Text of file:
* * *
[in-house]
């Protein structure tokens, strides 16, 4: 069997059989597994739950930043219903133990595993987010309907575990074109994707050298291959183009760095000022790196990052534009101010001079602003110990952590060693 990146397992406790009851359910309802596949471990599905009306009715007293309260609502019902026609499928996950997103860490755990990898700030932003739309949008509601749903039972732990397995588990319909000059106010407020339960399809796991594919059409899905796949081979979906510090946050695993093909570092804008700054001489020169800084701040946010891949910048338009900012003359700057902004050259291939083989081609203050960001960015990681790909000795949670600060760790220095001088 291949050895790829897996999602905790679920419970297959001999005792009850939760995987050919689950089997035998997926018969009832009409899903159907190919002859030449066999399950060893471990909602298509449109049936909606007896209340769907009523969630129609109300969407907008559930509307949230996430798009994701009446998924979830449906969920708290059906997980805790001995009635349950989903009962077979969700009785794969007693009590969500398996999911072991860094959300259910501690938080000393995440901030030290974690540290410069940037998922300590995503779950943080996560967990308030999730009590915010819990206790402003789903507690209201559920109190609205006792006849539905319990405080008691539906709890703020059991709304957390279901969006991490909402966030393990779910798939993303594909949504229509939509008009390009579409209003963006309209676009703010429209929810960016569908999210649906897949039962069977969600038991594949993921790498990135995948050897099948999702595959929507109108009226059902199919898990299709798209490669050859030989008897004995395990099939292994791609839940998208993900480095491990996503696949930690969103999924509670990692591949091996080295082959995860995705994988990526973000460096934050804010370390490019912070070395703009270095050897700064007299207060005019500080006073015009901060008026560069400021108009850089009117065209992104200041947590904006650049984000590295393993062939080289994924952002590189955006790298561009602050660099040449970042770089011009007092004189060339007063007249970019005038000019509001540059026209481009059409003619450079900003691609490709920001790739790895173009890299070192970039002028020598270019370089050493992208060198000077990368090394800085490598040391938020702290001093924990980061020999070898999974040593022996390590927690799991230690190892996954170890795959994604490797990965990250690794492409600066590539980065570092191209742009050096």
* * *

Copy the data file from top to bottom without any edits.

[in-house]
């Protein structure tokens, strides 16, 4: 069997059989597994739950930043219903133990595993987010309907575990074109994707050298291959183009760095000022790196990052534009101010001079602003110990952590060693 990146397992406790009851359910309802596949471990599905009306009715007293309260609502019902026609499928996950997103860490755990990898700030932003739309949008509601749903039972732990397995588990319909000059106010407020339960399809796991594919059409899905796949081979979906510090946050695993093909570092804008700054001489020169800084701040946010891949910048338009900012003359700057902004050259291939083989081609203050960001960015990681790909000795949670600060760790220095001088 291949050895790829897996999602905790679920419970297959001999005792009850939760995987050919689950089997035998997926018969009832009409899903159907190919002859030449066999399950060893471990909602298509449109049936909606007896209340769907009523969630129609109300969407907008559930509307949230996430798009994701009446998924979830449906969920708290059906997980805790001995009635349950989903009962077979969700009785794969007693009590969500398996999911072991860094959300259910501690938080000393995440901030030290974690540290410069940037998922300590995503779950943080996560967990308030999730009590915010819990206790402003789903507690209201559920109190609205006792006849539905319990405080008691539906709890703020059991709304957390279901969006991490909402966030393990779910798939993303594909949504229509939509008009390009579409209003963006309209676009703010429209929810960016569908999210649906897949039962069977969600038991594949993921790498990135995948050897099948999702595959929507109108009226059902199919898990299709798209490669050859030989008897004995395990099939292994791609839940998208993900480095491990996503696949930690969103999924509670990692591949091996080295082959995860995705994988990526973000460096934050804010370390490019912070070395703009270095050897700064007299207060005019500080006073015009901060008026560069400021108009850089009117065209992104200041947590904006650049984000590295393993062939080289994924952002590189955006790298561009602050660099040449970042770089011009007092004189060339007063007249970019005038000019509001540059026209481009059409003619450079900003691609490709920001790739790895173009890299070192970039002028020598270019370089050493992208060198000077990368090394800085490598040391938020702290001093924990980061020999070898999974040593022996390590927690799991230690190892996954170890795959994604490797990965990250690794492409600066590539980065570092191209742009050096």